Roche Holding Ltd ADR (RHHBY, $42.68): “Roche: Time to Hit the Road?”
By: Vince Park, AIM Student at Marquette University
Disclosure: The AIM Equity Fund currently holds this position. This article was written by myself, and it expresses my own opinions. I am not receiving compensation for it and I have no business relationship with any company whose stock is mentioned in this article.
• Roche Holdings Ltd ADR (NYSE: RHHBY) is the world’s largest biotechnology company and a healthcare giant in pharmaceuticals and diagnostics, with a market capitalization of $296 billion. The company was founded in 1896 and is headquartered in Basel, Switzerland.
• Despite the massive disruptions in healthcare and pharmaceuticals due to the Covid-19 pandemic, Roche has been able to ride out the storm.
• Roche Diagnostics’ Covid-19 PCR test was among the first to receive FDA emergency use authorization and has been critical to testing and tracing efforts both in the U.S. and globally.
• Despite strong testing and Diagnostics performance, the firm’s other businesses were significantly disrupted by the pandemic, namely a delay in patient treatments, but has since made a recovery as communities are better able to conduct business safely. Revenue grew 4% from Q1 to Q2 2020, driven largely by diagnostics.
• Roche has hit its price target of $42.71 for a return of around 10%, but further upside and value is not likely to be realized in the short to medium term.
Key points: Roche’s giant scale and robust product portfolio has been successful so far in the thesis driving the AIM International Fund’s investment in the company. However, despite Roche’s impressive scale and diversified businesses, the firm certainly faces headwinds both from the pandemic and other risk factors. Revenues have been compressed on a year-over-year basis and operating margins have decreased slightly compared to last year.
Peak disruption to Roche’s business occurred in Q1 of 2020 as the most stringent lockdowns were enforced globally in the effort to “flatten the curve.” In this period, revenues took a significant hit as drug treatments, visits to the doctor, and diagnostics were delayed. Moreover, Roche has reported “some” delays in early clinical trial starts.
Since then, while the firm’s pharmaceuticals business has been slow to recover, declines in diagnostics have been offset by strong demand for Covid-19 tests. Overall, quarterly revenues grew 4% in Q2 2020 and on a YoY basis, revenues are down 4% for H1 2020. Roche is not currently developing a vaccine for Covid-19.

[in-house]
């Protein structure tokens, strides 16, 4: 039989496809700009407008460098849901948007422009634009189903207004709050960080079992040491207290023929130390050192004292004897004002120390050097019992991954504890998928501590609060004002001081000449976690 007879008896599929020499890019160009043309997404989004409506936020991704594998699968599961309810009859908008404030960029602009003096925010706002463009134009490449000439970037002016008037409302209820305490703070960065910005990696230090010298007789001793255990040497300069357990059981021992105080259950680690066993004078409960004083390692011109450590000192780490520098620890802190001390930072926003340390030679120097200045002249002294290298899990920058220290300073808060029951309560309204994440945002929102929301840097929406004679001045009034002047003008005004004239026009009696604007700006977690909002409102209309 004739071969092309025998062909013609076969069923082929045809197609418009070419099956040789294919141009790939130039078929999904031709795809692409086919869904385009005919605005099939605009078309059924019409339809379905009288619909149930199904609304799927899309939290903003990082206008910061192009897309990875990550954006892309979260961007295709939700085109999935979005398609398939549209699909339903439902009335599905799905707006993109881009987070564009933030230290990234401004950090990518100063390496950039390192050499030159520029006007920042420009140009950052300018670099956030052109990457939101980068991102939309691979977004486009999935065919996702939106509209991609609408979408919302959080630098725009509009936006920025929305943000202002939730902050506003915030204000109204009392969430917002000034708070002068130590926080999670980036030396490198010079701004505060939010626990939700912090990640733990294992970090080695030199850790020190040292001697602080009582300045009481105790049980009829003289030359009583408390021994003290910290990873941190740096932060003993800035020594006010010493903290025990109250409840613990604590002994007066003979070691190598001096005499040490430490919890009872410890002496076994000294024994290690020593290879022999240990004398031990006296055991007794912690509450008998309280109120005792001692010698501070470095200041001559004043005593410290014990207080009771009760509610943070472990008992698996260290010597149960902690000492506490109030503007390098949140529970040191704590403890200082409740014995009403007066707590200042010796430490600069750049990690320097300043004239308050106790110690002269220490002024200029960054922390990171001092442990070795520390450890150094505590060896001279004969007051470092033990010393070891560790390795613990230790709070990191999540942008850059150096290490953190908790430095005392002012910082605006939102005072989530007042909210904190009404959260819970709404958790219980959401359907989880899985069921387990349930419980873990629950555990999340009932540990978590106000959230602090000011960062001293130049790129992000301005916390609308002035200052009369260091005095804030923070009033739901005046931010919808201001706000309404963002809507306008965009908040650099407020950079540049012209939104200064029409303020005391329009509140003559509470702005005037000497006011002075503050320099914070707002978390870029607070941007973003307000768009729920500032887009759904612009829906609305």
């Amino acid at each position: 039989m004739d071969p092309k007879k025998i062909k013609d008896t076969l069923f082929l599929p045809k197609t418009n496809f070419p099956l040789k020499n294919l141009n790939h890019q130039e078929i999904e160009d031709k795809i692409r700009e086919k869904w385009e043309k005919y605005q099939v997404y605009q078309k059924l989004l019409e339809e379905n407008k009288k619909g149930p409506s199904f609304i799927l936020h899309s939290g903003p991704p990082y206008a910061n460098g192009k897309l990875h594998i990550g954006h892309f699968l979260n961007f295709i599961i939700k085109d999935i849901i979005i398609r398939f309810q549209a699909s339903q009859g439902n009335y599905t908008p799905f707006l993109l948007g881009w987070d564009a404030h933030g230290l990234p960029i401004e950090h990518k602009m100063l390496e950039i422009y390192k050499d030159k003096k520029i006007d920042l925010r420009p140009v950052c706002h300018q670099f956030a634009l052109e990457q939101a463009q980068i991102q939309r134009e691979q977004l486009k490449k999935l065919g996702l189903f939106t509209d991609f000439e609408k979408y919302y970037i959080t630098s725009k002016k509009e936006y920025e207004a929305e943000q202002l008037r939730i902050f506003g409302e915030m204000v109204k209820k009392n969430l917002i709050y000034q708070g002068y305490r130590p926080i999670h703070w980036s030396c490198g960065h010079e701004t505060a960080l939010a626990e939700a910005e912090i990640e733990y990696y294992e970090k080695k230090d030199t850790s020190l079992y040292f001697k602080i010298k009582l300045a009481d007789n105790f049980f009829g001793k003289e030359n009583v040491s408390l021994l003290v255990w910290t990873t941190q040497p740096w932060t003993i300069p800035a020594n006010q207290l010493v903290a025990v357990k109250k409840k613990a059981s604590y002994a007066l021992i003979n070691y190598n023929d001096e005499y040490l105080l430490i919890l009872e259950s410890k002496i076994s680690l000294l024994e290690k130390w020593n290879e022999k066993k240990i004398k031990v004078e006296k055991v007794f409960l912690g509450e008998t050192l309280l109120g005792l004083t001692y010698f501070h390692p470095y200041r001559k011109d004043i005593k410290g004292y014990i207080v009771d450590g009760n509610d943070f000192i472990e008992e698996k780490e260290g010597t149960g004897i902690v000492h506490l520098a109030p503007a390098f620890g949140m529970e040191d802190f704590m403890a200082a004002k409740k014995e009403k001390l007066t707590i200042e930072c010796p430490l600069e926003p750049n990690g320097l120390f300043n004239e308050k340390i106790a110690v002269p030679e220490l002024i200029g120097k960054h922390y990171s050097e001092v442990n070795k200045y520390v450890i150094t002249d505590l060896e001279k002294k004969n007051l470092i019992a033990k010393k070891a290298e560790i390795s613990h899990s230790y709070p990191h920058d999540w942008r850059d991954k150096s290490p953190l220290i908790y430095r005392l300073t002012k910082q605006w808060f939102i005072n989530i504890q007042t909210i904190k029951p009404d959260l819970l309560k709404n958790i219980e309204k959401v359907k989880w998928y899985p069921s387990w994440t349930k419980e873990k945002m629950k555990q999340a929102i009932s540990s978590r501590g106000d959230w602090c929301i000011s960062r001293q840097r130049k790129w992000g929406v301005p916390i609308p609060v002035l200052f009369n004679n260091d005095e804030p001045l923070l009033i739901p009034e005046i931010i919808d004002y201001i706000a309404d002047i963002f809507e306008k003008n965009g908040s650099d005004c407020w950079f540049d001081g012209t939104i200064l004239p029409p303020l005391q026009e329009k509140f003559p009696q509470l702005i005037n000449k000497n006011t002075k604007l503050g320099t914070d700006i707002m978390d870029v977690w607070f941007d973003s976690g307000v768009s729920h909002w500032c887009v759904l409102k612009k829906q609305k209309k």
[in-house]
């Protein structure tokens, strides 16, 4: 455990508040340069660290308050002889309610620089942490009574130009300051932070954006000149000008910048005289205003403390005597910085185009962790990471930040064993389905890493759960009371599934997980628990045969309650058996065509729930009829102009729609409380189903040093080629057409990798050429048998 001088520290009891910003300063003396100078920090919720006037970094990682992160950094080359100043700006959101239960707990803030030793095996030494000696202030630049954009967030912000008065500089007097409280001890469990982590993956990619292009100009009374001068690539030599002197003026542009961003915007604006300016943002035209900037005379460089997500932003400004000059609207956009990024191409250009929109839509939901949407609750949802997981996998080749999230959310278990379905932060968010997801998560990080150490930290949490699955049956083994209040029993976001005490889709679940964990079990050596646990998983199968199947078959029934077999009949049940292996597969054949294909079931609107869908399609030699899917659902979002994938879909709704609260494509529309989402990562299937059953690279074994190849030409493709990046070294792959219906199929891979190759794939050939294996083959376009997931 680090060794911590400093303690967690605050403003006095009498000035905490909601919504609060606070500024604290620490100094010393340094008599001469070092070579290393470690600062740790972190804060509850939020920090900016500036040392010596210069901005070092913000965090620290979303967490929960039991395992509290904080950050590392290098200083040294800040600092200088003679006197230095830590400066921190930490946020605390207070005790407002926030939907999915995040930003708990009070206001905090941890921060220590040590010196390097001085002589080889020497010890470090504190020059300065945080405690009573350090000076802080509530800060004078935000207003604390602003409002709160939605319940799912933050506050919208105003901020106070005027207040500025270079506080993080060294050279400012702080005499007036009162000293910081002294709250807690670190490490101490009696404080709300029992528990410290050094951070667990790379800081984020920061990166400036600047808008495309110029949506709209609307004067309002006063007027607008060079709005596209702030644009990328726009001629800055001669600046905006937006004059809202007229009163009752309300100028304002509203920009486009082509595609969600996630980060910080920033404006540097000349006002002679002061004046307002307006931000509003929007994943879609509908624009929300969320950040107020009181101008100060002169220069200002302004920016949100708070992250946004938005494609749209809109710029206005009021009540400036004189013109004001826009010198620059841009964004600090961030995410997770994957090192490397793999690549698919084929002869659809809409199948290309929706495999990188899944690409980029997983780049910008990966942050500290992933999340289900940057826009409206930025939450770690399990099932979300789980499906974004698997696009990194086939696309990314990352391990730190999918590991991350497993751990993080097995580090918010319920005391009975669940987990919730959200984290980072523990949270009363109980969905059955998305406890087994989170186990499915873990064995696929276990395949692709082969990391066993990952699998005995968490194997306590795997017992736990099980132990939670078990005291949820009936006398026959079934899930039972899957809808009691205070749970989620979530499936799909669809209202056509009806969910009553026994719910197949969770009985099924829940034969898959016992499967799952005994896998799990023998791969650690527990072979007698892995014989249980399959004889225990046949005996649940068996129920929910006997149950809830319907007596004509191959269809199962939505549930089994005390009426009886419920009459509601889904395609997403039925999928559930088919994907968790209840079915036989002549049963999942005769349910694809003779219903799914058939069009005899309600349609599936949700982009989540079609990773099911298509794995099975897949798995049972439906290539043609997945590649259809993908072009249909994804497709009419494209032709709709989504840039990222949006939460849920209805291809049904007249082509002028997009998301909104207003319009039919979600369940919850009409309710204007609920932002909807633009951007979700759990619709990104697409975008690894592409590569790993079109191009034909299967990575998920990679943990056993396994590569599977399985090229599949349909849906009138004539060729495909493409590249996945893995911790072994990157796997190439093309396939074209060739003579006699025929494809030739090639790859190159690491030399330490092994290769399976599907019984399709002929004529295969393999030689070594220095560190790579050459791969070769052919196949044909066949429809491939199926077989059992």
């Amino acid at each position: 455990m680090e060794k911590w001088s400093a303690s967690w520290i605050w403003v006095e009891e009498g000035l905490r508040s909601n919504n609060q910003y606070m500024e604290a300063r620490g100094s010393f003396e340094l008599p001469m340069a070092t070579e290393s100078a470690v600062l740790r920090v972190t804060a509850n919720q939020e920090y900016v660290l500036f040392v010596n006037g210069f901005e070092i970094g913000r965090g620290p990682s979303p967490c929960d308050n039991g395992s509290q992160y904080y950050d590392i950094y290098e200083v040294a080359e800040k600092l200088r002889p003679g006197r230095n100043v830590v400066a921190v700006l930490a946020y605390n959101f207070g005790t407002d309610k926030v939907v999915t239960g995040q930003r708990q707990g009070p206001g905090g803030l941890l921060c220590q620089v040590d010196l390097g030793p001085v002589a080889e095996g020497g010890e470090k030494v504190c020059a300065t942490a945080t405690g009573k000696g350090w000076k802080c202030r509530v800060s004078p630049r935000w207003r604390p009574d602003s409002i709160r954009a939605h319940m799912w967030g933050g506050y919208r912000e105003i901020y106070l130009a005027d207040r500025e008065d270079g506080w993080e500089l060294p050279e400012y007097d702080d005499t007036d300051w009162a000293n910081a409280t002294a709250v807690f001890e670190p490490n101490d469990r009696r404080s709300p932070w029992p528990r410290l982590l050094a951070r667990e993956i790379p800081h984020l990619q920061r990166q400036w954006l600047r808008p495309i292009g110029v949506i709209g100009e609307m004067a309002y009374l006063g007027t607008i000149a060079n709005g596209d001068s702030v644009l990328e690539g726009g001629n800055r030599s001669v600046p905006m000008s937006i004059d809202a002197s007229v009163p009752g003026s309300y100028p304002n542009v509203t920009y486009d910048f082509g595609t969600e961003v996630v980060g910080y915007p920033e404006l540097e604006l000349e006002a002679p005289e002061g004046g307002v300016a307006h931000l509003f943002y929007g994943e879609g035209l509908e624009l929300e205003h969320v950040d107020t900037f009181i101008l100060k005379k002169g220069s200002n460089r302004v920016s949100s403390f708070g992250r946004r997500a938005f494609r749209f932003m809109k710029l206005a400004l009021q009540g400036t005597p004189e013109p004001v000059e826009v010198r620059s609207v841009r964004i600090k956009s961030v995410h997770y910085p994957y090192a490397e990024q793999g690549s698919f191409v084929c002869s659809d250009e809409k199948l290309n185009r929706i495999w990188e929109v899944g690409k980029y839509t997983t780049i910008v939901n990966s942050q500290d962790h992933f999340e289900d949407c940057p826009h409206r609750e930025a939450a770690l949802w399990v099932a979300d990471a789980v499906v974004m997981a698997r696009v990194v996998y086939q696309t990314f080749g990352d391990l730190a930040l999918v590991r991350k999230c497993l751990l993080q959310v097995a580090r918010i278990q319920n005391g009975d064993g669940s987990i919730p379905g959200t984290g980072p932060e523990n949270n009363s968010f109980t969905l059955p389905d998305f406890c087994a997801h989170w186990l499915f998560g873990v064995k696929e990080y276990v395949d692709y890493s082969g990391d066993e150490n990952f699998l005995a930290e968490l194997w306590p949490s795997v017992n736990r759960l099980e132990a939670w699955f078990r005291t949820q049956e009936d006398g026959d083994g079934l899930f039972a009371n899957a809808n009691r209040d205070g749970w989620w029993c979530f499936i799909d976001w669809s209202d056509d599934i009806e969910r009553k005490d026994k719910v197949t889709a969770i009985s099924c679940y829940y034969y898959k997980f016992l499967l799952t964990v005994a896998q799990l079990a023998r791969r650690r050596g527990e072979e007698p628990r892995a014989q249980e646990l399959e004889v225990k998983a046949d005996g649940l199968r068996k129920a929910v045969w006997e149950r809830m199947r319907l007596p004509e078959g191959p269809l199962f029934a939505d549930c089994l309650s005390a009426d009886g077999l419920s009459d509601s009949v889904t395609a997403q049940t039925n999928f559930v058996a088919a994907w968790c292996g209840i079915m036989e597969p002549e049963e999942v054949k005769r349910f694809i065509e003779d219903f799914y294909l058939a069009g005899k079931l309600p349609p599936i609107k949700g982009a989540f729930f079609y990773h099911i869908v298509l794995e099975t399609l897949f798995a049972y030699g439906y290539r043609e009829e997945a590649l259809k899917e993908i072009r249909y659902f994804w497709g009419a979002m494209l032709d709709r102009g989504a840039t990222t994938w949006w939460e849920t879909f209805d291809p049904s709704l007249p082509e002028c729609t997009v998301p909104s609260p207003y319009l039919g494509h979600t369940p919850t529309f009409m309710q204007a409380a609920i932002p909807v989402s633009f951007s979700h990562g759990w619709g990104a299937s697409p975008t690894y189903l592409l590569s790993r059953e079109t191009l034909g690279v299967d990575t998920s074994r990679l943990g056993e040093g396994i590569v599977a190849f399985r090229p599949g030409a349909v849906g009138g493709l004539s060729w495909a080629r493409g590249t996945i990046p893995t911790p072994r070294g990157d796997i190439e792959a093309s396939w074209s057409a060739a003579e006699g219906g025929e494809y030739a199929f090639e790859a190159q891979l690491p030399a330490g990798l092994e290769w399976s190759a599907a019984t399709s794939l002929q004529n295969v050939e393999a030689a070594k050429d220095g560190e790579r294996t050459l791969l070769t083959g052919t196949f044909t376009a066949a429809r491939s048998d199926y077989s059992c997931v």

In addition to negative impacts from the pandemic, Roche’s pharmaceutical portfolio is highly vulnerable to biosimilar competition. However, for H1 2020 so far, revenue erosion from biosimilar competition have been largely offset by new product launches. Overall, revenues for the segment are down and the company has not provided guidance on whether biosimilar competition will outpace new product launches.
Looking forward, the outlook is slightly more grim, but growth opportunities remain. Roche currently derives nearly half of its revenue from the U.S. Either outcome in the U.S. presidential election is likely to have negative short- and medium-term impacts: a Trump victory will lead to significant disruptions in healthcare with a likely repeal of the Affordable Care Act while a Biden administration would pursue a corporate tax hike (contingent upon Democratic victories in the U.S. Senate). Roche’s pipeline of pharmaceutical candidates is also quite strong and should be able to serve as catalysts for growth in the medium and long term, assuming the FDA has the bandwidth to oversee clinical trials at that point.
What has the stock done lately?
Roche’s 1-month performance is -2.51% and its quarterly performance is -2.13%, an underperformance of the S&P 500. Since the AIM International Equity Fund purchased shares at $38.78 in March 2020, the stock has hit its price target and returned about 10%. (The stock jumped about 9% between the time it was pitched and the bought.)
Past Year Performance: In the year-to-date, Roche has also underperformed the S&P 500 in terms of return: 6.91% versus 7.38%, respectively. Looking back one year, however, the stock has returned 19.52% versus the S&P 500’s 18.59% and versus iShares U.S. Pharmaceuticals ETF (IHE)’s return of 18.53%.
1-Year Stock Chart vs. S&P 500
Top-line compression is likely to continue throughout the rest of 2020 for Roche. Considering the significant disruptions caused by Covid-19 and the firm’s concerning exposure to biosimilar erosion, Roche certainly faces a challenging environment. The bull case for the firm rests with continued growth in diagnostics driven by Covid-19 testing and the firm’s product pipeline, but this value is not likely to be unlocked in the short term. However, the firm does pay a strong dividend and therefore the recommendation for the stock is Hold.
1 Month Stock Chart from FactSet here